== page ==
La Condesa neighborhood in Mexico City is actually one of the original hubs for Tacos al Pastor; it’s their specialty. What surprised me about the history of the Tacos al Pastor though is that it’s a relatively new type of Mexican street food.
It wasn’t until the 1950’s that it became an iconic street food in Mexico City. After we had that first taste of the Tacos al Pastor at El Califa, we started trying all sorts of tacos in the streets and they were all excellent!
Tacos Al Pastor
Andrew and I both never had soft tacos before, and Tacos al Pastor in Mexico City changed the way we both thought of tacos completely; not only do we love tacos, but we now crave them from time to time. That had never happened with tacos in hard shells and ground beef – well, maybe for Andrew but really not me.
The Taco al Pastor was served in a small soft white corn tortilla, not like the hard yellow ones I’ve always associated tacos with. Then the meat served with it was just the right amount for the taco and served with onions, cilantro and hot sauce- that’s it.
Oh, maybe a bit of avocado? I can’t remember exactly. As I bit into the taco, the juice from the pastor dripped down my arm; normally, I can’t stand that feeling, but I didn’t care.
It was that good. I, again, was transformed by food. Taco was never again a food that was just ok. Oh and also, the perfect partner was Sol (Mexican beer), so good!
In 2004 in NYC, this type of taco was still not very popular. Now, even in my little neighborhood, there are at least 4 or 5 taquerias within a 3-block radius. This past Sunday, we craved it.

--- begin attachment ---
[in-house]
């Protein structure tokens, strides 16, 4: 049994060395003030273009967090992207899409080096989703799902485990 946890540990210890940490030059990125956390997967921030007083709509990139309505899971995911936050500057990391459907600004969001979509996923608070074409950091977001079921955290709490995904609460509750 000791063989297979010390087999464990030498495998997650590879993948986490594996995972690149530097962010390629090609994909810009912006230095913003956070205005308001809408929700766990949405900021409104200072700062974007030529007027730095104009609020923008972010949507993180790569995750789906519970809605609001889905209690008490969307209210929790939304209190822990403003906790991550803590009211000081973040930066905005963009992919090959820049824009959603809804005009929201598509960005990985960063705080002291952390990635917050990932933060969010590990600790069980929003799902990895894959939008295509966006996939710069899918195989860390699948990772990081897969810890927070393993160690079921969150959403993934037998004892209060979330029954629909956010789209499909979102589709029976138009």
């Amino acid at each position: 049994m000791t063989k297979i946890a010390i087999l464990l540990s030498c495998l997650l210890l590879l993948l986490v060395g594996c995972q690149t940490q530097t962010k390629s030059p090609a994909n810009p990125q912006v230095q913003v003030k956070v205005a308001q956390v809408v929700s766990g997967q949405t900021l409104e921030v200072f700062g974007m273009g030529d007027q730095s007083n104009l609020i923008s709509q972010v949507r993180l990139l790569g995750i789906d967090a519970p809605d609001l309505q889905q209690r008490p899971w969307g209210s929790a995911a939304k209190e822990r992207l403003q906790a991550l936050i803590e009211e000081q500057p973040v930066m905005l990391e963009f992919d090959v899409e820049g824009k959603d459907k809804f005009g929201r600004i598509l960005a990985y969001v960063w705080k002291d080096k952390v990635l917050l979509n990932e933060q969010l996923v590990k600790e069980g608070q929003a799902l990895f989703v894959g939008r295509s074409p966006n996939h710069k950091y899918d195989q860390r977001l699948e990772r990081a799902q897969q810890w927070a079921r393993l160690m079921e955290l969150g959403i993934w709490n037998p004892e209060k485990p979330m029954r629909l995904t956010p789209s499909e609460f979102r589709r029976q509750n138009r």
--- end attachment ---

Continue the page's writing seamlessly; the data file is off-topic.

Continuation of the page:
We went to Pinche Taqueria on Lafayette St., which is a great place because it really captures Mexico and the tacos are authentic. They pride themselves on the freshest ingredients and you can really taste it in their food.
Brings us back to Mexico City from NYC
We ordered a few Taco de Pescados (fish), a couple of Taco de Carne Asada (charbroiled steak) and of course Taco al Pastor (spit grilled pork – like the one we had in Mexico City). I’ll just focus on the Tacos al Pastor. The color was exactly the same from the one in El Califa, from what I can remember – very red.
It was also very juicy and was served with guacamole, onions and cilantro. Most importantly, it was served in a soft, white taco shell. It was almost exactly like the one served to me in Mexico City.
There were 2 differences I noticed: 1 – There was more meat in this one, and 2 – The chop of the meat was smaller than the one in Mexico City. Doesn’t matter though; tasting this taco at Pinche Taqueria in NYC transported me right back to Mexico City where I first fell for a real taco.
Being in this taqueria, reflecting on our lives together, Andrew and I thought back to our time when our daughter was only 1 and having her first taco in Mexico City. She’s 10 now and, wow, time has changed so much!
She’s almost as tall as I am, she is so busy with her own life. Andrew and I went through some very hard times as a couple after this trip, but are now stronger than ever together. This trip was our calm before the storm.
Even NYC has seen so many changes in just 10 years. One of the best developments is that tacos served here now are the real thing; I bet New Yorkers and tourists both like it that way.
Tell us your first experience with real tacos in the comments, we’re so curious. Let’s travel the world, one dish at a time! Please share this on Facebook if you love tacos and Mexico City.